Amniotic fluid white blood cell count: A rapid and simple test to diagnose microbial invasion of the amniotic cavity and predict preterm delivery

Roberto Romero, Ruben Quintero, Jose Nores, Cecilia Avila, Moshe Mazor, Shuichi Hanaoka, Zion Hagay, Lydia Merchant, John C. Hobbins

Research output: Contribution to journalArticle

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Abstract

The purpose of this study was to determine the value of amniotic fluid white blood cell count in the diagnosis of microbial invasion of the amniotic cavity. Amniotic fluid was retrieved by amniocentesis from 195 patients with preterm labor and intact membranes. Fluid was cultured for aerobic and anaerobic bacteria, as well as for mycop asmas. The prevalence of a positive amniotic fluid culture was 12.8% ( 25 195). Patients with a positive amniotic fluid culture had a significantly higher median amniotic fluid white blood cell count than did patients with a negative amniotic fluid culture (median, 6 cells/mm3; range, 0 to 11,000 cells/mm3 vs median, 320 cells/mm3; range, 1 to 4480 cells/mm3; p < 0.0001). An amniotic fluid white blood cell count ≥50 cells/mm3 had a sensitivity of 80% ( 20 25), a specificity of 87.64% ( 149 170), a positive predictive value of 48.78% ( 20 41), and a negative predictive value of 96.75% ( 149 154) in the detection of a positive amniotic fluid culture for microorganisms. Although the sensitivity of an amniotic fluid white blood cell count (≥50 cells/mm3) in the detection of microbial invasion of the amniotic cavity was greater than that of the Gram stain of amniotic fluid (80% [ 20 25] vs 48% [ 12 25]; p < 0.05), the specificity was lower (87.64% [ 149 170] vs 98.8% [ 168 170]; p < 0.05). However, 88% ( 15 17) of all patients with an amniotic fluid white blood cell count ≥50 cells/mm3 and a negative amniotic fluid culture had a spontaneous preterm delivery. We conclude that the amniotic fluid white blood cell count is a sensitive, simple, and inexpensive test for the detection of microbial invasion of the amniotic cavity. An elevated amniotic fluid white blood cell count is a risk factor for preterm delivery.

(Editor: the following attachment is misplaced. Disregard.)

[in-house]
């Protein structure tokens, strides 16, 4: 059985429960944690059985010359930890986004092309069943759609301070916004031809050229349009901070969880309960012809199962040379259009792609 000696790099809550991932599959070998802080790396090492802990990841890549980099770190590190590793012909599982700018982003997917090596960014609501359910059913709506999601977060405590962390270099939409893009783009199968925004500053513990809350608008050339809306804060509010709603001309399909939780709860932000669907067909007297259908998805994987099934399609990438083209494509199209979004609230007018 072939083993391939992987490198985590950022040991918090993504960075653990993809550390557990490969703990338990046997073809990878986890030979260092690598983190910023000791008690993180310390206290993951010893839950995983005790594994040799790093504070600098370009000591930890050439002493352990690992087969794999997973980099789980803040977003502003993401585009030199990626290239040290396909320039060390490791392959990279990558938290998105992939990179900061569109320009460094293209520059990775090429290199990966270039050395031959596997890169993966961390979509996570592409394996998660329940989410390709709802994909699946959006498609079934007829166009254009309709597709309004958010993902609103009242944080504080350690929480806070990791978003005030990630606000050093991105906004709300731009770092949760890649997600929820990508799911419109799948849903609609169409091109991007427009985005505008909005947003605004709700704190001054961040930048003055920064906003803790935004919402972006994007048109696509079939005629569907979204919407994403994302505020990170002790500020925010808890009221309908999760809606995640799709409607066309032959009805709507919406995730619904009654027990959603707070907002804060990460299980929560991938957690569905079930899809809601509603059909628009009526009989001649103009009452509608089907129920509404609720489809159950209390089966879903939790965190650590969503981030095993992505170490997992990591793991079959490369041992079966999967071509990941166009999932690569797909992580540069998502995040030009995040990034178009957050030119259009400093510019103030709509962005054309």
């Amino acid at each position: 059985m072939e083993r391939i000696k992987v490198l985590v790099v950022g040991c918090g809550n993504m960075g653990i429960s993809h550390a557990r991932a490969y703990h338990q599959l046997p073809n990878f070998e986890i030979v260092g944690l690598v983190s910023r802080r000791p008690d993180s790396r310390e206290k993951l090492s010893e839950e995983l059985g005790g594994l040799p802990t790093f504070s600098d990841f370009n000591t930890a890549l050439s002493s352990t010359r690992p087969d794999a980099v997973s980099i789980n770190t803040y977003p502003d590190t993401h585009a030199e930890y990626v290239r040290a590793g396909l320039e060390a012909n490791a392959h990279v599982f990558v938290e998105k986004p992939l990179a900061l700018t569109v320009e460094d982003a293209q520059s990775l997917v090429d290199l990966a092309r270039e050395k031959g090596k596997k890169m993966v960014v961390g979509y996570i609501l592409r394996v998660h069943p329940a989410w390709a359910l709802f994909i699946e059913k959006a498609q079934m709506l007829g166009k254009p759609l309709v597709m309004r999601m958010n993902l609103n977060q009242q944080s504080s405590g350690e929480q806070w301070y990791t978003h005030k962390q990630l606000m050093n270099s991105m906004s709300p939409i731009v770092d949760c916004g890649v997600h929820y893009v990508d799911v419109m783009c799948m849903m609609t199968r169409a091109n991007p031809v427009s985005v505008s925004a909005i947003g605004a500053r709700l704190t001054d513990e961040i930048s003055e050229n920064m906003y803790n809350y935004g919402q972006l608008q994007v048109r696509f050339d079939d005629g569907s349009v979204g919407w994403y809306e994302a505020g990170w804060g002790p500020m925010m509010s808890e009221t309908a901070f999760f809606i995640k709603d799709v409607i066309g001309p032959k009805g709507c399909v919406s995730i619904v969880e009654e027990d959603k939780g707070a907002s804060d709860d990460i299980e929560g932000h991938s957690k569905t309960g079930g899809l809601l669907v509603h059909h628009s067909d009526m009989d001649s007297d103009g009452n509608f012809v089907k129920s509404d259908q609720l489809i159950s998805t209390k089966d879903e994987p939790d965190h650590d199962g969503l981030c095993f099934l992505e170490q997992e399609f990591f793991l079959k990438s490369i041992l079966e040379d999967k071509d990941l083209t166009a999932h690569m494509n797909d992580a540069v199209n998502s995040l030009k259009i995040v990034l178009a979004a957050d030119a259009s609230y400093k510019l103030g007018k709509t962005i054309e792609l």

Original languageEnglish
Pages (from-to)821-830
Number of pages10
JournalAmerican Journal of Obstetrics and Gynecology
Volume165
Issue number4 PART 1
DOIs
StatePublished - Jan 1 1991

Fingerprint

Amniotic Fluid
Leukocyte Count
Aerobic Bacteria
Amniocentesis
Anaerobic Bacteria
Premature Obstetric Labor

Keywords

  • amniotic fluid
  • chorioamnionitis
  • Gram stain
  • labor
  • leukocytes
  • Mycoplasma
  • Neutrophils
  • prematurity
  • preterm labor
  • tocolysis
  • Ureaplasma urealyticum

ASJC Scopus subject areas

  • Medicine(all)
  • Obstetrics and Gynecology

Cite this

Amniotic fluid white blood cell count : A rapid and simple test to diagnose microbial invasion of the amniotic cavity and predict preterm delivery. / Romero, Roberto; Quintero, Ruben; Nores, Jose; Avila, Cecilia; Mazor, Moshe; Hanaoka, Shuichi; Hagay, Zion; Merchant, Lydia; Hobbins, John C.

In: American Journal of Obstetrics and Gynecology, Vol. 165, No. 4 PART 1, 01.01.1991, p. 821-830.

Research output: Contribution to journalArticle

Romero, Roberto ; Quintero, Ruben ; Nores, Jose ; Avila, Cecilia ; Mazor, Moshe ; Hanaoka, Shuichi ; Hagay, Zion ; Merchant, Lydia ; Hobbins, John C. / Amniotic fluid white blood cell count : A rapid and simple test to diagnose microbial invasion of the amniotic cavity and predict preterm delivery. In: American Journal of Obstetrics and Gynecology. 1991 ; Vol. 165, No. 4 PART 1. pp. 821-830.
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